Chaplaincy services cut in 40% of English NHS hospital trusts

Canon Chris Davies Canon Chris Davies

Anglican Canon Chris Davies is one of hundreds of ministers working for the NHS as a healthcare chaplain.

The 61-year-old grandfather will soon retire as head of spiritual and pastoral care for North Bristol NHS Trust and the University Hospitals Bristol NHS Foundation Trust.

Like many of his fellow healthcare chaplains, he combines his work for the NHS with his diocesan duties.

The funding of healthcare chaplaincy posts has reduced against a backdrop of increasing pressure on NHS budgets.

Canon Davies explained the role of a healthcare chaplain in the NHS to BBC Religion and Ethics.

How did you become a chaplain?

I became a chaplain in 1976 when I was working as a parish priest in the east end of London. There was a small hospital which is now part of the Royal London Hospital in the parish, and it was our responsibility to visit the patients and look after the staff and relatives in that hospital.

Can you describe a typical working day for a chaplain?

There isn't a typical working day for a hospital chaplain. The proactive role is to be involved in the life of a hospital, so chaplains will find themselves involved in operational groups, ethical groups, in end of life groups, in teaching around death, dying and spirituality.

Secular UK?

Map of the UK
  • The 2011 census of England and Wales found between 2001 and 2011 there was a decrease in people who identify as Christian, from 71% to 59% and an increase in those reporting no religion from 14% to 25%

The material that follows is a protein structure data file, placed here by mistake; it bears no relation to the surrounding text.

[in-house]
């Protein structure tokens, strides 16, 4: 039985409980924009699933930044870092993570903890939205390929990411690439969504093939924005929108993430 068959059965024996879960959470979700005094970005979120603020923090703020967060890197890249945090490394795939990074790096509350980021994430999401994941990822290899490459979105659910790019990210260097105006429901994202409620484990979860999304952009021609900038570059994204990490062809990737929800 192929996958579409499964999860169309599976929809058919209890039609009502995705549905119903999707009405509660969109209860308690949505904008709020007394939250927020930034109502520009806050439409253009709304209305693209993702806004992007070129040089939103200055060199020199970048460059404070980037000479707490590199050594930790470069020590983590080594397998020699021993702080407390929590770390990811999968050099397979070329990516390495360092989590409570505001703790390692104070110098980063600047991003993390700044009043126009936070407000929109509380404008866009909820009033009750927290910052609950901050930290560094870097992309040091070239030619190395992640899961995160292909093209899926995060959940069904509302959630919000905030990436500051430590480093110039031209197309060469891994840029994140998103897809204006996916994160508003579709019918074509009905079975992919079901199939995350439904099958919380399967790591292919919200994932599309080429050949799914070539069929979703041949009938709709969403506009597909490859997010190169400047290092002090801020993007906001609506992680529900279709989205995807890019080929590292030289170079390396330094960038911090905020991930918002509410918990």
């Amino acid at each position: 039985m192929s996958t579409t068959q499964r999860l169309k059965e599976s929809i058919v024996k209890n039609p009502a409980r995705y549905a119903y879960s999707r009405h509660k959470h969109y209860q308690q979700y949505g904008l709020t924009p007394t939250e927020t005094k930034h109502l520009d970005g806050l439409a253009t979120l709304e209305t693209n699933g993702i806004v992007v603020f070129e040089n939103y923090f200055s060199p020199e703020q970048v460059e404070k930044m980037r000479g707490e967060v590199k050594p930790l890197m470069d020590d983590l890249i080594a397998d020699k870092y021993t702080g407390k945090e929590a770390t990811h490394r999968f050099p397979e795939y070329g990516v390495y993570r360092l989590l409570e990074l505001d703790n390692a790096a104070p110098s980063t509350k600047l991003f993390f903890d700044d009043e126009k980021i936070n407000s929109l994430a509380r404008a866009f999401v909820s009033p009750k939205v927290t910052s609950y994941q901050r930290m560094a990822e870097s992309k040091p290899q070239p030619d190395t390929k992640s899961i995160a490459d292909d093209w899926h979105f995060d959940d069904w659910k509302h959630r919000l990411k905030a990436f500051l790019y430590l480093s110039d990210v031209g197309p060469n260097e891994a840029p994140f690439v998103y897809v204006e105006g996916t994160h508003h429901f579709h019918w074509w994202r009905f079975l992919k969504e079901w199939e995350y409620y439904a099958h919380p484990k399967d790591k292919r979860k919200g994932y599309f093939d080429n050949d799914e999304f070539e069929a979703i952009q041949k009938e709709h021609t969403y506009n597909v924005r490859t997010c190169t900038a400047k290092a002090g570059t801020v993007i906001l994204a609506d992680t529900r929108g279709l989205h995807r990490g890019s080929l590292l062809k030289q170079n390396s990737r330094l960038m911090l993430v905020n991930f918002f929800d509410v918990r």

• In the same period there were increases in the other main religious group categories, with the number of Muslims increasing the most from 3% to 4%
  • Around a quarter of the population in England and Wales, reported they have no religion in 2011

I will have a duty round and I, or one of my team, will go to all the acute areas of the hospital each day to visit the staff, say hello, support them and find out what's going on and see if there are any key areas of concern we may be able to assist with.

The reactive side is where we are called to offer spiritual and pastoral care to patients, relatives and staff in a variety of different situations - for example early pregnancy loss.

A significant amount of my time is spent with couples who experience the death of a baby.

So in any given year in Bristol, the chaplains will be involved with 200-plus families and seek to offer them not only support from a spiritual perspective and a pastoral perspective, but we will also help them undertake whatever ritual and rites they would feel helpful to them as they say goodbye to their baby.

We will from time to time undertake an adult funeral, but that tends to be when there is no family and no church connections.

Do the patients you help usually come from a faith background?

People often criticise the NHS for employing healthcare chaplains who come from a faith perspective. What they fail to acknowledge is that chaplains are here for everybody irrespective of whether they have a faith or not. And very often most of our time is spent with people who do not have an allegiance to a denomination or a faith.

For many people in hospital who do have such an allegiance, their local minister will come in.

But our role is to be with people who may not have a faith, who are expressing spiritual needs and we come in with our experience, our expertise, our inclusiveness and that I think is the most important thing. We are inclusive in our activity and day-to-day work.

We do not judge people, we are not asking them what they believe, we are coming to listen to people and then to try and find the most appropriate ways, whereby their spiritual needs can be addressed by them, with our help.

Do you attend to people of different faiths?

We are a multi-faith chaplaincy here in Bristol. We have honorary chaplains from some of the key major faiths other than Christianity. We also have very good links through the Bristol multi-faith forum.

At times you are called on to talk to parents who have lost a child, how do you keep your own faith and remain strong?

National health service

Clement Attlee

The National Health Service was established by Clement Attlee's Labour government in 1948.

Before 1948 there was a National Health Insurance for workers, but this offered no benefits to dependents.